LAW 512-001 – Torts II

Sovereign Immunity


State agencies and instrumentalities have sovereign immunity.

However, all states also have a tort claims act, which limits their sovereign immunity.

States that waive sovereign immunity still retain it for judicial and legislative functions.

Even though cities are not sovereign, states usually provide them with sovereign immunity for their governmental functions.

  • Cities do not have sovereign immunity for their proprietary functions.
  • Some jurisdictions do not give sovereign immunity if the city has liability insurance, instead permitting recovery for the amount of the insurance.
  • Some jurisdictions do not give cities any sovereign immunity.

Governments do not have tort liability for their police failing to protect members of the public unless they have formed a special relationship with a particular person.

A special relationship is formed when the government voluntarily assumes a duty, a person relies on the government's assurances, and the government is negligent in providing that service.

Discretionary Act

Discretionary acts are those where the government is acting to establish policy.

Many states and the federal government have eliminated immunity for ministerial acts but retained it for discretionary functions.

Ministerial Act

Ministerial acts are those where the government is acting to enforce already-established policy.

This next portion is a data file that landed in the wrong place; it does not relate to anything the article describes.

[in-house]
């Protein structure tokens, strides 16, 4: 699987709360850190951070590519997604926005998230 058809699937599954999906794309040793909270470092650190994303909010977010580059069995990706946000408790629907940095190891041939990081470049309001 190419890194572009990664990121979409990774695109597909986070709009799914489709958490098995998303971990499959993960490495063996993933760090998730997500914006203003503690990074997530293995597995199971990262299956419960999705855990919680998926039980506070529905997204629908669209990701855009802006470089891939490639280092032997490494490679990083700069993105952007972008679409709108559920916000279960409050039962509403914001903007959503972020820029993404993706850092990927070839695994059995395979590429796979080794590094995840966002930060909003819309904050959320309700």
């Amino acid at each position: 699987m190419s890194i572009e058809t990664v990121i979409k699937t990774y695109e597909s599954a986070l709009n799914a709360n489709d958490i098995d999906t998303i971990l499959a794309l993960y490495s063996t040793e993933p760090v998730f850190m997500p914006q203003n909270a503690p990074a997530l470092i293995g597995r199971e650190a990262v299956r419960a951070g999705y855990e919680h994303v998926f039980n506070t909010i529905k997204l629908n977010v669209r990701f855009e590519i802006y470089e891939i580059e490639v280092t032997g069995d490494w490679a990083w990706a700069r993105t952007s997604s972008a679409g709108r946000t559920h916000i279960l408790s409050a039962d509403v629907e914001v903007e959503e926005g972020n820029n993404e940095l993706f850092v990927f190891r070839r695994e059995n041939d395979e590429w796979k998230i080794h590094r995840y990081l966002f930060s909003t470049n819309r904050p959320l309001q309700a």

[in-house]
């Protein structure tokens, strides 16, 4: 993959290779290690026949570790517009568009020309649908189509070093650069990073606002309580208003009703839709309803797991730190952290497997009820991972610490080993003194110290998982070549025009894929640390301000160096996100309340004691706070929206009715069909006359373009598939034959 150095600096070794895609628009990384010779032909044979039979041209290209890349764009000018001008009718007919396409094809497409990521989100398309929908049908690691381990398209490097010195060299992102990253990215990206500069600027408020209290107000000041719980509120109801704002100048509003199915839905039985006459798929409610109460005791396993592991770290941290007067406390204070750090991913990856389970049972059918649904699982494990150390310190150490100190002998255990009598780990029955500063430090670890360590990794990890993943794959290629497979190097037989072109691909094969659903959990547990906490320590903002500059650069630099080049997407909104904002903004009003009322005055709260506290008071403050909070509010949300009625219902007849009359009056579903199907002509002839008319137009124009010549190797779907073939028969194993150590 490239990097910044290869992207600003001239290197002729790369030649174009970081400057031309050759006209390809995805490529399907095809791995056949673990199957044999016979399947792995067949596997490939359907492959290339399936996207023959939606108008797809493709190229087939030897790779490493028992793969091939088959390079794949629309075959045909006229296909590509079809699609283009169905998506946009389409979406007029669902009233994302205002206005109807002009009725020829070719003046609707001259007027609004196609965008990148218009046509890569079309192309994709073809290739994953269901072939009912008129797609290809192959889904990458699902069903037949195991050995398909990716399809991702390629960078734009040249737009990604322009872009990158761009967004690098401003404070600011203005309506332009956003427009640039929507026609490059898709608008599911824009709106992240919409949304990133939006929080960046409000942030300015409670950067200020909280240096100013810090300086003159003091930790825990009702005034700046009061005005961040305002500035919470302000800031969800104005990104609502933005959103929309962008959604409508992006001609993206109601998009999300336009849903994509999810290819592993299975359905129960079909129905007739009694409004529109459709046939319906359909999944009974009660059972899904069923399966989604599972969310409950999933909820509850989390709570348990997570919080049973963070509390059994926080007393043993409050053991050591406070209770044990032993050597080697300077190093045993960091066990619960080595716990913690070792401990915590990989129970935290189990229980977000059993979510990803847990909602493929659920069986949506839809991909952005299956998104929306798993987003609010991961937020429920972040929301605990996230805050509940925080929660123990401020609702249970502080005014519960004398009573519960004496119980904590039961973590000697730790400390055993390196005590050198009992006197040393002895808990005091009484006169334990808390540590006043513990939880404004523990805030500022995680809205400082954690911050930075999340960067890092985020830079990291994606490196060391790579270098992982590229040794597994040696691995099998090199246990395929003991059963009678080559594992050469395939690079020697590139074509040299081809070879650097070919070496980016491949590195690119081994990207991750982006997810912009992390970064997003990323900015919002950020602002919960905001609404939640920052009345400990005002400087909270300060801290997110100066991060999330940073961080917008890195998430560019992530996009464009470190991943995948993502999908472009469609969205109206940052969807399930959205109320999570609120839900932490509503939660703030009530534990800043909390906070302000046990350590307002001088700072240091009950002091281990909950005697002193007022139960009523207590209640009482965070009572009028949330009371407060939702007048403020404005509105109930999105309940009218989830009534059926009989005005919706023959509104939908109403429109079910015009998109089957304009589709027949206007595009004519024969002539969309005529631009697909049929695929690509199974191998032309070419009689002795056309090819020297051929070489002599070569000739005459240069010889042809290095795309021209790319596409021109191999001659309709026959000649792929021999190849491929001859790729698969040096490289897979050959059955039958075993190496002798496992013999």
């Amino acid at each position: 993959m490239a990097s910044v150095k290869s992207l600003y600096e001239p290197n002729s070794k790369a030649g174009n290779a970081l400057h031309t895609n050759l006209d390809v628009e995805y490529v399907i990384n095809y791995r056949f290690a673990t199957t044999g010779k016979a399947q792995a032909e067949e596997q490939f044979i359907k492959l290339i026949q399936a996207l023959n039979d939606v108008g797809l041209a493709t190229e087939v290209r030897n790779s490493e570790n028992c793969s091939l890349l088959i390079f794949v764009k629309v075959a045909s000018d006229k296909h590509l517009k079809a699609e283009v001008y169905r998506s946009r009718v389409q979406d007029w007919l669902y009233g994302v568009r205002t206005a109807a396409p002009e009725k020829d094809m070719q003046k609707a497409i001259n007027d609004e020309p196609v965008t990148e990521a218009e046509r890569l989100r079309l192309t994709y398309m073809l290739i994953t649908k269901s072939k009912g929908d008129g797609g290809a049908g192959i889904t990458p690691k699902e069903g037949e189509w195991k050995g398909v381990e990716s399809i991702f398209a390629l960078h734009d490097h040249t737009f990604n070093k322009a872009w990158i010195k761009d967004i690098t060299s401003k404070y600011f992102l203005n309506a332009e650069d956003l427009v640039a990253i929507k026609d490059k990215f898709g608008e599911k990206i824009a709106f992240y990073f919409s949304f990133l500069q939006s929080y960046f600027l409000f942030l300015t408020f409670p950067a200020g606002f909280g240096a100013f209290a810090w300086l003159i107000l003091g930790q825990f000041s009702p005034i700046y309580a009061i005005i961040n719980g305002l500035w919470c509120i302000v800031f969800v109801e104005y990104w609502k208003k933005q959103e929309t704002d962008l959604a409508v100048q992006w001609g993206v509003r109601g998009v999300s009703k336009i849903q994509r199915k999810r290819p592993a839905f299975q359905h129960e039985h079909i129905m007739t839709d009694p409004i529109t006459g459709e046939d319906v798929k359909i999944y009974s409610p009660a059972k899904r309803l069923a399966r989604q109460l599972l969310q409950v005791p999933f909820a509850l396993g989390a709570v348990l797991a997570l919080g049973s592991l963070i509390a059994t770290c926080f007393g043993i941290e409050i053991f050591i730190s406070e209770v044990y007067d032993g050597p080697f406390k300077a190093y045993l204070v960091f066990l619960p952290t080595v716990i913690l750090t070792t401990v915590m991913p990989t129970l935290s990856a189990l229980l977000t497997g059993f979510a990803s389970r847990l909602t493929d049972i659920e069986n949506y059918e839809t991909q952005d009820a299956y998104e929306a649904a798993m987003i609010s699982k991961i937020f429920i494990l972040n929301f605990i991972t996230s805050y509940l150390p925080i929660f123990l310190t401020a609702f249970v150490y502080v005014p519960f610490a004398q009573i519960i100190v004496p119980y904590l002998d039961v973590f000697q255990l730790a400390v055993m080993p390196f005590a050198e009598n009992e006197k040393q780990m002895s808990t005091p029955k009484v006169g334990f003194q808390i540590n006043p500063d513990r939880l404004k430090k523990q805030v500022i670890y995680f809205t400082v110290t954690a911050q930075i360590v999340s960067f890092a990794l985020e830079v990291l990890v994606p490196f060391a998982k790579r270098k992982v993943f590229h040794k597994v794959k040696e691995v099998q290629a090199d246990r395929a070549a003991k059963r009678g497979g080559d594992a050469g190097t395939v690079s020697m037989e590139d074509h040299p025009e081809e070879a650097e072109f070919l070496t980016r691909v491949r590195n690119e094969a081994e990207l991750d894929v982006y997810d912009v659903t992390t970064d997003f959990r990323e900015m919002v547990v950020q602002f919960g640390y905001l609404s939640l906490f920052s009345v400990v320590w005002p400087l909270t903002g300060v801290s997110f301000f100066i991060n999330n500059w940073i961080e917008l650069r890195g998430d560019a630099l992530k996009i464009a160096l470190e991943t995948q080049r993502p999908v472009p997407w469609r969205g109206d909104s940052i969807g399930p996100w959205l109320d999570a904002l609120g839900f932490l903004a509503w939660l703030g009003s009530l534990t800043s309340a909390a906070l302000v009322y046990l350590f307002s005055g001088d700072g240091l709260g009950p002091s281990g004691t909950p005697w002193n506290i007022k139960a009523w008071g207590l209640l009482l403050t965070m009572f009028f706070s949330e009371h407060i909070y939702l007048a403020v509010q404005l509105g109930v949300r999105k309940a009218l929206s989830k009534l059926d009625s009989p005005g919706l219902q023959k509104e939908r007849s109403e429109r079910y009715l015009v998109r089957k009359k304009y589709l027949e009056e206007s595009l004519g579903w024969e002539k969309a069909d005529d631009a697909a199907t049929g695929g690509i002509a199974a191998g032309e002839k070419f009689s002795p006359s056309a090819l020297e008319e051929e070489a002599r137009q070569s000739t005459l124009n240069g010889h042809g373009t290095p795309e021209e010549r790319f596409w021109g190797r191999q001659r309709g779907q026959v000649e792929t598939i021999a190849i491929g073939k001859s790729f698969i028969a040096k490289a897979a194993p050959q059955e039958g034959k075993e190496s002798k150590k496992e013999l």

Many states and the federal government have eliminated immunity for ministerial acts.

Federal Tort Claims Act

The Federal Tort Claims Act allows the federal government to be sued for tortious conduct.

Before suing under the Federal Tort Claims Act, all administrative remedies must be exhausted first.

The federal government can only be sued in a district court.

Strict liability does not apply to the federal government.

Exceptions to the Federal Tort Claims Act:
  • Discretionary functions
  • Intentional torts
    • Except for law enforcement
    • Only applies to the government itself—the individual agents can still be sued for their intentional torts.
  • Feres Doctrine

    The Feres Doctrine prohibits recovery for claims arising out of or in the course of activity incident to any active duty service.

  • Public officers
    • They are only shielded if their conduct comes within common law official immunity or an exclusive remedy provision.
  • Judges and legislators
    • They have absolute immunity for all acts within the scope of their office, even if done in bad faith.